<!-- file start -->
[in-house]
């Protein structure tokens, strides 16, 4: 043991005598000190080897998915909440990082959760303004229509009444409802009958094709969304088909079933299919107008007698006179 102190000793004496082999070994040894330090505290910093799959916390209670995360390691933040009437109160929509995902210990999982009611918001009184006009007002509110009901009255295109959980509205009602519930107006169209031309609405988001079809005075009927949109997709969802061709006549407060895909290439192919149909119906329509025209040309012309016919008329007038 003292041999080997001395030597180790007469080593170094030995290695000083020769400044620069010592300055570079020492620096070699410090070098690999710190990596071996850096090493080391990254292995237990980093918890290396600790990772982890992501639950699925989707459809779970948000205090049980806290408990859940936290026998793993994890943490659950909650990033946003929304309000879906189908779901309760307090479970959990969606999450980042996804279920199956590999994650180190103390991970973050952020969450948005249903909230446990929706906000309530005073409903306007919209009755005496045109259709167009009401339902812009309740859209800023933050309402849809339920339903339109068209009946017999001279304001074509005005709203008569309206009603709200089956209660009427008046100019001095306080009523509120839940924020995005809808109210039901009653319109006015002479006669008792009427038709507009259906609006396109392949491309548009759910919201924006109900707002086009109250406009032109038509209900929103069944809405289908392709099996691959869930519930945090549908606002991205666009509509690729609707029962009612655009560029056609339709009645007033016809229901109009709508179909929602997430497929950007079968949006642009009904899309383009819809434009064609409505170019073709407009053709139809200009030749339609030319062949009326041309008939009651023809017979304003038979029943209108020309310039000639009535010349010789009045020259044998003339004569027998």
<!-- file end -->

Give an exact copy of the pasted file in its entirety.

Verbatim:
[in-house]
């Protein structure tokens, strides 16, 4: 043991005598000190080897998915909440990082959760303004229509009444409802009958094709969304088909079933299919107008007698006179 102190000793004496082999070994040894330090505290910093799959916390209670995360390691933040009437109160929509995902210990999982009611918001009184006009007002509110009901009255295109959980509205009602519930107006169209031309609405988001079809005075009927949109997709969802061709006549407060895909290439192919149909119906329509025209040309012309016919008329007038 003292041999080997001395030597180790007469080593170094030995290695000083020769400044620069010592300055570079020492620096070699410090070098690999710190990596071996850096090493080391990254292995237990980093918890290396600790990772982890992501639950699925989707459809779970948000205090049980806290408990859940936290026998793993994890943490659950909650990033946003929304309000879906189908779901309760307090479970959990969606999450980042996804279920199956590999994650180190103390991970973050952020969450948005249903909230446990929706906000309530005073409903306007919209009755005496045109259709167009009401339902812009309740859209800023933050309402849809339920339903339109068209009946017999001279304001074509005005709203008569309206009603709200089956209660009427008046100019001095306080009523509120839940924020995005809808109210039901009653319109006015002479006669008792009427038709507009259906609006396109392949491309548009759910919201924006109900707002086009109250406009032109038509209900929103069944809405289908392709099996691959869930519930945090549908606002991205666009509509690729609707029962009612655009560029056609339709009645007033016809229901109009709508179909929602997430497929950007079968949006642009009904899309383009819809434009064609409505170019073709407009053709139809200009030749339609030319062949009326041309008939009651023809017979304003038979029943209108020309310039000639009535010349010789009045020259044998003339004569027998």